Optimism surrounding Newcastle United is at an inexplicable, arcane high. Despite the club’s painful relegation to English football’s second-tier just one month ago, the widely-heralded appointment of Rafael Benitez has breathed fresh life into the club’s previously disenchanted fans; with season ticket purchases rocketing and the Toon Army eagerly anticipating the revered Spanish tactician’s bold new era on Tyneside.
However, despite the conspicuous sense of change surrounding all things black and white at the moment, one thing remains – Moussa Sissoko’s flummoxing illusions of grandeur and burning desire to jump ship at the first opportunity.
Yes, you guessed it, the Magpies’ wantaway no.7 has once again sung like a canary to the French media ahead of his impending participation in this summer’s European Championships for Les Bleus; stating in no uncertain terms that he wants to bring his three-and-a-half year stint at St James’ Park to an end, with North London giants Arsenal being cited as his preferred destination.
To any keen follower of Newcastle, news of Sissoko’s recent outburst will come as no great surprise given his track record of conducting subversive interviews with his home press, however, to anyone who watched the Frenchman start 37 of United’s 38 Premier League games last season, the content of his latest shameful come-and-get-me plea does make for a humorous read.
Sissoko proclaims that he has ‘given his all’ for the Magpies since his bargain £1.5million switch from Ligue 1 side Toulouse in January 2013, and feels that, in order to continue his ‘development’, it is imperative that he secures a move to a Champions League side in the near future, with The Championship seemingly viewed as a division he believes he is simply too good to play in.
Now, there is nothing wrong with ambition in football – or in any walk of life for that matter – but for an individual to make such unabashed, brazen statements you would like to assume that they were regularly walking the walk as well as talking the talk, but, for Sissoko, this simply has not been the case.
When the 6ft 2 powerhouse broke onto the scene with the Magpies deep in the relegation mire back in 2013, it looked as though chief scout Graham Carr had once again come up trumps in the transfer market at just the right time.
The Frenchman’s maiden Newcastle bow at Villa Park caught the eye, as he patrolled the middle of the park with boundless energy levels and powerful intent, and he soon followed that up with one of the most spectacular St James’ Park debuts in the Premier League era, grabbing two stunning goals during a breathtaking, all-action display to lead United to a thrilling 3-2 victory over Chelsea.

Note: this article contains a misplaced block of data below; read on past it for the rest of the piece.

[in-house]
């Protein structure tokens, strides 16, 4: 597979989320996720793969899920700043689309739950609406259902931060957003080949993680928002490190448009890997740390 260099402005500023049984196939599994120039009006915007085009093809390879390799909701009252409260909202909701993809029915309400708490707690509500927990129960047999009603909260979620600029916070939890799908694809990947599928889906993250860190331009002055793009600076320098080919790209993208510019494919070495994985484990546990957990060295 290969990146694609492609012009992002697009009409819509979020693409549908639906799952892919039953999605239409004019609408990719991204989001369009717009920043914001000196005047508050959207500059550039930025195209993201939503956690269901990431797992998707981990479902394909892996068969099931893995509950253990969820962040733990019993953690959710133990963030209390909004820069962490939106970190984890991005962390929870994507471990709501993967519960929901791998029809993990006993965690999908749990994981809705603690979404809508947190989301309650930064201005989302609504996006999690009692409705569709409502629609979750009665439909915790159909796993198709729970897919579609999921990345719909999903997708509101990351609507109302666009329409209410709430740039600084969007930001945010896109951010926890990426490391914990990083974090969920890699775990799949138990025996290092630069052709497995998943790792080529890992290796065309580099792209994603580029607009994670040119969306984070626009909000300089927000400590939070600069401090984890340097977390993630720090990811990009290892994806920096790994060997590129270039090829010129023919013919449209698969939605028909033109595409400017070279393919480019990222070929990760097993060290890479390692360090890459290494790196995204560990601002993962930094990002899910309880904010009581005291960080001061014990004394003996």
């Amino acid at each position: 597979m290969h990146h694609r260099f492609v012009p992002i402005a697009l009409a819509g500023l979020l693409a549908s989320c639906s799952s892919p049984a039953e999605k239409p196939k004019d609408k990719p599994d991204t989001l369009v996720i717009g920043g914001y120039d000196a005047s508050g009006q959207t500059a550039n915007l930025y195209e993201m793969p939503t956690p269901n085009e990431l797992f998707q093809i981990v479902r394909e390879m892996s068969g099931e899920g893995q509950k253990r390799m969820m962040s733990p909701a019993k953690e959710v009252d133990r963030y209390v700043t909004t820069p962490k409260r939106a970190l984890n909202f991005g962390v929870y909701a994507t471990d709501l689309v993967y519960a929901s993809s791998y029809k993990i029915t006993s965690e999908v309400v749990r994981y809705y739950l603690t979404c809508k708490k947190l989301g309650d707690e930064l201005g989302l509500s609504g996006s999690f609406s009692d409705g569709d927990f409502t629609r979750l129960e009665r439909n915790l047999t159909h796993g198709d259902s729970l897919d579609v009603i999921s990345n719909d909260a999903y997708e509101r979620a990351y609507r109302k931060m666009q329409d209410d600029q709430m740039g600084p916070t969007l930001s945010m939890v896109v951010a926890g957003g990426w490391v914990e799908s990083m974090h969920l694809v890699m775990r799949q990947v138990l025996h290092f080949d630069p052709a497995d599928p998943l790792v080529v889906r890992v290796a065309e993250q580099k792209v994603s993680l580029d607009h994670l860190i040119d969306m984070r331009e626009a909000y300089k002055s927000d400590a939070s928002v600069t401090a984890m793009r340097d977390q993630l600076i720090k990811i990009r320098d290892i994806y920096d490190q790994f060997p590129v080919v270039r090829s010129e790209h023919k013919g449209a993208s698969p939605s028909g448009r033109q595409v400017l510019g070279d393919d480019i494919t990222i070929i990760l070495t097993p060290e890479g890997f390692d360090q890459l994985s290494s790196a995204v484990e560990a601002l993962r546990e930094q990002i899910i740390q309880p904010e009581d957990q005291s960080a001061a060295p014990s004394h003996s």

However, from that point on, for reasons unknown, Sissoko did not kick on.
Many put it down to former manager Alan Pardew’s propensity to stick the strapping 26-year-old out wide, but moving the powerful midfielder inside in attempts to coax him back into form failed miserably, and fans grew increasingly perplexed at how such an impressive, athletic specimen could continuously fail to make any form of contribution that slightly resembled the pronounced impact he made during his honeymoon period with the club.
The initial buzz that surrounded Sissoko after his barnstorming arrival in English football soon began to dissipate and, as time went by and his mask began to slip, the Magpies’ faithful gradually began to question the former Toulouse man’s attitude and desire.
On too many occasions the Frenchman went missing when the going got tough; bottling tackles, cheaply surrendering possession, showing no passion or emotion when his side conceded goals or lost games, and avoiding any form of responsibility out on the pitch.
This is an established French international, with all the raw physical tools to develop into a midfield powerhouse in the mould of his fellow countrymen Patrick Vieira or Emmanuel Petit, but, unfortunately, the corporeal features Sissoko was inherently blessed with do not match up to his empty head or his pea-sized heart.
It speaks volumes that in each of the no.7’s three full seasons with United, the club have lingered at the foot of the table; flirting with relegation on two occasions and ultimately suffering our second relegation in seven years as the curtain closed on the 2015/16 campaign.
Now, it would be wholly unreasonable to label Sissoko as the sole reason for Newcastle’s struggles over the past three seasons, and his shortcomings are just one of the many factors that led to our eventual demise last month, but it is hard not to harbour utter contempt for the 26-year-old when he repeatedly fails to show a modicum of respect for the club or its long-suffering fans.
Going as far to retweet a headline that translates to ‘Sissoko – I want to leave Newcastle’ from both of his personal social media accounts was the final nail in the coffin for many United fans who have watched the lily-livered midfielder, who genuinely believes he is a world-beater, produce a maximum of five or six good performances per calendar year.
So Moussa, although you won’t read this, I wish you the best of luck at the European Championships. I hope you surpass the grand tally of one goal you amassed for us last season, I hope your lung-bursting gallops into blind alleys see you stumble into the opposition area with great regularity, and I hope that, at the end of it all, a club is imprudent enough to stump up the £15million+ it will take for us to move you on and make a tidy profit.
On your day you are a force to be reckoned with, there’s no doubting that, but those days arrive once in a blue moon and, with an attitude and mentality like yours, I seriously doubt that will ever change.
August marks the start of a fresh, new era on Tyneside, and I sincerely hope that you are not a part of it.